To apply for benefits or to get more information about the SSA retirement program, call 1-800-772-1213. They have a TTY phone connection as well at 1-800-325-0778.
How Do I Apply for Survivors’ Benefits?
A family member or other person responsible for the beneficiary’s affairs should do the following:
How Do I Apply For Medicare Benefits?
If you are already getting Social Security retirement or disability benefits or railroad retirement checks, Social Security will contact you a few months before you become eligible for Medicare and give you the information you need to register.
If you are not already getting checks, you should contact Social Security at 1-800-772-1213 about three months before your 65th Birthday to sign up for Medicare. They also have a TTY phone connection at 1-800-325-0778.
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You Can Request Your Card Online Today
Sign in or create an account to submit your request
You can replace your card online and receive it in 14 days. You can also use your account to check the status of your request and manage other benefits you receive from us.
Trouble signing in?
Start the application online and visit your local SSA office for additional guidance for completing your application.
Prefer to talk to someone?
Contact your local SSA office.
You can start your Social Security number card application online. Once youâve submitted your request, visit your local SSA office for additional guidance for completing your application. You will need to give us some of the information you provided again.
If You Don’t Have All Of The Documents
Even if you don’t have everything, don’t delay applying for Social Security retirement benefits. You can provide the missing documents later. We may be able to help you get them.
In many cases, your local Social Security office can contact your state Bureau of Vital Statistics and verify your information online at no cost to you or find other ways to get the information we need.
If you delay signing up, you could lose some benefits you may be due.
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A Guide On Taking Social Security
Deciding when to take Social Security depends heavily on your circumstances. You can start taking it as early as age 62 , or you can wait until you’ve reached full retirement age or age 70 based on your work history. While there’s no “correct” claiming age for everybody, the rule of thumb is that if you can afford to wait, delaying Social Security can pay off over a long retirement. Here are some guidelines to consider.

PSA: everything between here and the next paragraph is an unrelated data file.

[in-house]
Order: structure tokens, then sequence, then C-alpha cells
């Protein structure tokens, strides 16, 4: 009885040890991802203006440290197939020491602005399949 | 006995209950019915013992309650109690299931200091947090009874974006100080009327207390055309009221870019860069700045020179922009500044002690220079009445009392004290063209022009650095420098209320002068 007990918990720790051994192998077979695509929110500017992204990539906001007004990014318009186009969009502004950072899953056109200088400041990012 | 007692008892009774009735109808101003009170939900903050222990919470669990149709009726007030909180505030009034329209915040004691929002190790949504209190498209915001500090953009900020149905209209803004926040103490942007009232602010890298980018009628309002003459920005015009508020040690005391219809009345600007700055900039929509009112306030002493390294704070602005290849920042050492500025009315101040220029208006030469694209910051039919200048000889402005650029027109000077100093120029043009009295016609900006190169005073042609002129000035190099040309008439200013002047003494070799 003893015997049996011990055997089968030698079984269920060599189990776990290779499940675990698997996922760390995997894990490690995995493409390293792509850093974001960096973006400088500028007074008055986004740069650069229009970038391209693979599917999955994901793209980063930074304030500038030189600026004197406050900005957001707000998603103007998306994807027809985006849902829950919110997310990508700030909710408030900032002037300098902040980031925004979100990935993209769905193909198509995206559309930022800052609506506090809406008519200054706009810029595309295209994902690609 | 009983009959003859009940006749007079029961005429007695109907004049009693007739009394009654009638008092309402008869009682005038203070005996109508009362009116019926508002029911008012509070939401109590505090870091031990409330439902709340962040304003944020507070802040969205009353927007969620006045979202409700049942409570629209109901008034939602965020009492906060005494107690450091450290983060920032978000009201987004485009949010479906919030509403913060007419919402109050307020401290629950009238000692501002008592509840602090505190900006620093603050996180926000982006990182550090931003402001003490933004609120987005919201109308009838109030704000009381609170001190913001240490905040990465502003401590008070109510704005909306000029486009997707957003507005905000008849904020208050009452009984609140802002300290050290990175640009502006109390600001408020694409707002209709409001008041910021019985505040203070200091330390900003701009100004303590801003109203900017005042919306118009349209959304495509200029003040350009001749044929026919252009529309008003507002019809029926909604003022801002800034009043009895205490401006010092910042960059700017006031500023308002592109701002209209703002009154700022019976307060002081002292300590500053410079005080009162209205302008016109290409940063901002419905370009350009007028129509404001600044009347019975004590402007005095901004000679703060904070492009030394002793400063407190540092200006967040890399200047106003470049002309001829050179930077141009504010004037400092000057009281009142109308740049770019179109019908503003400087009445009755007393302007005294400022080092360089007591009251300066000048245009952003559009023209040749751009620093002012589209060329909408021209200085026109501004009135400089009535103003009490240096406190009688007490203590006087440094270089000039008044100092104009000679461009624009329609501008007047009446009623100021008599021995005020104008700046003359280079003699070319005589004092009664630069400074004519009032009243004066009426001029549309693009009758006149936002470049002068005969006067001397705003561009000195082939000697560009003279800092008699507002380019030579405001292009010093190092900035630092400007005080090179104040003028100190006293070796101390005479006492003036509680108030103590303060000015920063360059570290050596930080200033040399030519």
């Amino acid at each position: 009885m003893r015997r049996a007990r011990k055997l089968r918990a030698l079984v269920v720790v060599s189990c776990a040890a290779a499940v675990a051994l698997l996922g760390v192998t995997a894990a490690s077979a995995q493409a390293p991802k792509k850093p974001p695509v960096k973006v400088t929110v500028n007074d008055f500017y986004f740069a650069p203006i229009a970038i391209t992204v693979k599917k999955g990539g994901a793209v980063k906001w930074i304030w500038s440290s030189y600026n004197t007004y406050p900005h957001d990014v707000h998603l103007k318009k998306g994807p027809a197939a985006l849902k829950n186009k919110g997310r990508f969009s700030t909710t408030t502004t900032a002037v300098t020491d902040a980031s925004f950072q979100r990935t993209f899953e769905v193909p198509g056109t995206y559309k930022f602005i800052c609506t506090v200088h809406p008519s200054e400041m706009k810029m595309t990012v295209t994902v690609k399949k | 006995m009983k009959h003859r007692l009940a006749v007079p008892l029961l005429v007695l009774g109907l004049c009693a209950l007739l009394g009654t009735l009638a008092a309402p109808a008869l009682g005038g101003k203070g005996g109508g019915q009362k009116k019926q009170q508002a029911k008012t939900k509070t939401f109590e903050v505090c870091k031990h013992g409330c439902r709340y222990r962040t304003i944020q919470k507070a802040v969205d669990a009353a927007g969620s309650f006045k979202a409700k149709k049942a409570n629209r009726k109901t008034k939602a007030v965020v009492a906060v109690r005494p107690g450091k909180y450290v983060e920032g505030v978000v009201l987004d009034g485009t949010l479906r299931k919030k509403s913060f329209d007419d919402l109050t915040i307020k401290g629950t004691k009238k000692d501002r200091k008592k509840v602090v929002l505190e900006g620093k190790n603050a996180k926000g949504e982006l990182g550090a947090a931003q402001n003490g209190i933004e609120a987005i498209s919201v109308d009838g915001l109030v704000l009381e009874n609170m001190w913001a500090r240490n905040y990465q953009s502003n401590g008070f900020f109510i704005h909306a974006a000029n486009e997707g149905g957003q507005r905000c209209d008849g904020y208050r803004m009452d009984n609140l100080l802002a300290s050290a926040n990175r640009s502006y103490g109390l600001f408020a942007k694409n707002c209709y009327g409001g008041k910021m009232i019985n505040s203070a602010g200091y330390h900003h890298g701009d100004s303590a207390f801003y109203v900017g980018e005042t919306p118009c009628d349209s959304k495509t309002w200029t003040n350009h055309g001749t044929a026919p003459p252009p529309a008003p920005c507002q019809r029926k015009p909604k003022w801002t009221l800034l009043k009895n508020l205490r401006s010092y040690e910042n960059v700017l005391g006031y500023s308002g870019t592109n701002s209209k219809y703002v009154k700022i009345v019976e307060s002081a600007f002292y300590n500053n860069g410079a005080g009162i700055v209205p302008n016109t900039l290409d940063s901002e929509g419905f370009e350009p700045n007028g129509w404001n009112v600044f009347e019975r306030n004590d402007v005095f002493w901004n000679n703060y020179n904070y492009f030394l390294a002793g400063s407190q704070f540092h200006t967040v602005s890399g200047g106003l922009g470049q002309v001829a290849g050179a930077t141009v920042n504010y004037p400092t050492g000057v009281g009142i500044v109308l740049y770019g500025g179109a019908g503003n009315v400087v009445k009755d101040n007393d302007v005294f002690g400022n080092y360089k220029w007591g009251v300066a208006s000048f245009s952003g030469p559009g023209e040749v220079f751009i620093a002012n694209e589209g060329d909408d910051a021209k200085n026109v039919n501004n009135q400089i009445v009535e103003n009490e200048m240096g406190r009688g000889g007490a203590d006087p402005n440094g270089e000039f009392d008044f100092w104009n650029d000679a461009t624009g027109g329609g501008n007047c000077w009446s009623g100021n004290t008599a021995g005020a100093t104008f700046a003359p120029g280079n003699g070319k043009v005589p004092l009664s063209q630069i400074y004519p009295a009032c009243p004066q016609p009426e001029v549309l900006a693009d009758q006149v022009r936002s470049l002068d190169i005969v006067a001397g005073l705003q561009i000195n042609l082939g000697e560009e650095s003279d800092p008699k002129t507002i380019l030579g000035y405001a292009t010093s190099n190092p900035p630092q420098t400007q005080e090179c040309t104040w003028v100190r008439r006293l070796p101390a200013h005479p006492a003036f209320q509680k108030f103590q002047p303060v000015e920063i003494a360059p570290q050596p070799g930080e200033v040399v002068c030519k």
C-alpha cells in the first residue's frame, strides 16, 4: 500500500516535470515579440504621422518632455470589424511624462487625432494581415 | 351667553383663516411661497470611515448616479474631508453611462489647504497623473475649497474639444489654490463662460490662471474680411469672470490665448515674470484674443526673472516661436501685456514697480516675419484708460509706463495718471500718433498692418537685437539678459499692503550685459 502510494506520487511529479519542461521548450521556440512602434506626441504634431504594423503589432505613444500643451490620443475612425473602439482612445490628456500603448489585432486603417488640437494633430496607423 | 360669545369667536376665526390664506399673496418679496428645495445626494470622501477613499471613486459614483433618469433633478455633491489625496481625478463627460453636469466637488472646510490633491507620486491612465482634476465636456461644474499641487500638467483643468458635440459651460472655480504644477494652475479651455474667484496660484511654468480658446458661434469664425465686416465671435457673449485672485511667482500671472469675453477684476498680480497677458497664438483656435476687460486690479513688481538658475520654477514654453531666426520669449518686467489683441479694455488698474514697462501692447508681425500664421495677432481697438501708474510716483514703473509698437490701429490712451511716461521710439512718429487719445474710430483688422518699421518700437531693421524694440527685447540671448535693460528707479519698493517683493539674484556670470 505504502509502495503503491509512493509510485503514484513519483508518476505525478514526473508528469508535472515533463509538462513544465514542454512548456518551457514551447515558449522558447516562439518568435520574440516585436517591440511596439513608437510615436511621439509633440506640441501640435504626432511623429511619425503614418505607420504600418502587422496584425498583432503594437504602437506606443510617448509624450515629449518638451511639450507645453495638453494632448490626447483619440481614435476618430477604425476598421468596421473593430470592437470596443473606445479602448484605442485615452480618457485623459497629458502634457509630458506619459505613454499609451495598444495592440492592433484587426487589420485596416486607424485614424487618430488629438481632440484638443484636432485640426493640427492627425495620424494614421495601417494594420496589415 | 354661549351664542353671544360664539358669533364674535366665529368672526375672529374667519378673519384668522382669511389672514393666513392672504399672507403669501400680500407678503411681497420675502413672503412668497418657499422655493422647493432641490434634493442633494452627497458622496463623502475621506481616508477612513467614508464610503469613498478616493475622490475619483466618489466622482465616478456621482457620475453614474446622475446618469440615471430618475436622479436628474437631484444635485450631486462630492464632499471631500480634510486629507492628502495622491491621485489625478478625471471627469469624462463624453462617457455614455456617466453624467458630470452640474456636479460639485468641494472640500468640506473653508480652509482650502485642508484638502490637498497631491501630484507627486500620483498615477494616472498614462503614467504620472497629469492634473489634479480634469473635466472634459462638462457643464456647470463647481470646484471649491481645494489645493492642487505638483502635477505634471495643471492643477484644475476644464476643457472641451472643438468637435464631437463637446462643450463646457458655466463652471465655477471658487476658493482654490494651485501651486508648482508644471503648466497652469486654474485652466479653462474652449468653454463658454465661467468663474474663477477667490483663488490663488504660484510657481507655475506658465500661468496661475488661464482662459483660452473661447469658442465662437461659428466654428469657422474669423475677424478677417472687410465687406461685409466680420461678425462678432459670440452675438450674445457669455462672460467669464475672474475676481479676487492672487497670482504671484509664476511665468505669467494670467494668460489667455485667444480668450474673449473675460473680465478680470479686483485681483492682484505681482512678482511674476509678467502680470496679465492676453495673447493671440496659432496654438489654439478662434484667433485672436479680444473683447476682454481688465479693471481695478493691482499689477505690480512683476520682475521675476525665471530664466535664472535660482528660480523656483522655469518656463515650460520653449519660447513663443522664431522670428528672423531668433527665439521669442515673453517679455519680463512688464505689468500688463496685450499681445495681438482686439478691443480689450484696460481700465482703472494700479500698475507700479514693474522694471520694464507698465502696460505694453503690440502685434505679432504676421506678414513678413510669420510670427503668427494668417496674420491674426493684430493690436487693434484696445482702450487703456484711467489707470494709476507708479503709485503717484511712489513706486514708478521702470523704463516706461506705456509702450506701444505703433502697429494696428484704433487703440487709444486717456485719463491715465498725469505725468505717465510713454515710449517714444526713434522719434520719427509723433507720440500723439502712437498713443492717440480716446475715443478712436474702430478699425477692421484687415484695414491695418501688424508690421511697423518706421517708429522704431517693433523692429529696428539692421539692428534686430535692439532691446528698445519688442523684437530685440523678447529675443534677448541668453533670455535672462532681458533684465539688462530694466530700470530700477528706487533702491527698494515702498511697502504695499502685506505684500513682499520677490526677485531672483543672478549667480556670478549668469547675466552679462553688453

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Effect Of Delaying Retirement Benefits
1Represents Full Retirement Age based on DOB January 2, 1960
2PIA = The primary insurance amount is the basis for benefits that are paid to an individual
That higher baseline would last for the rest of your retirement and serve as the basis for future increases linked to inflation. While it’s important to consider your personal circumstancesâit’s not always possible to wait, particularly if you are in poor health or can’t afford to delayâthe benefits of waiting can be significant.
Be aware that if you decide to wait past age 65, you may still need to sign up for Medicare. In some circumstances your Medicare coverage may be delayed and cost more if you don’t sign up at age 65. If you start Social Security benefits early, you’ll automatically be enrolled into Medicare Parts A and B when you turn age 65.
Your annual Social Security statement will list your projected benefits between age 62 to 70, assuming you continue to work and earn about the same amount through those ages. If you need a copy of your annual statement, you can request one or view it online on the Social Security Administration portal.
Benefits For Your Children
When you qualify for Social Security retirement benefits, your children may also qualify to receive benefits on your record. Your eligible child can be your biological child, adopted child, or stepchild. A dependent grandchild may also qualify.
To receive benefits, the child must:
- Be 18 or older and disabled from a disability that started before age 22.
Benefits stop when children reach age 18 unless they are disabled. However, if the child is still a full-time student at a secondary school at age 18, benefits will continue until the child graduates or until two months after the child becomes age 19, whichever is first.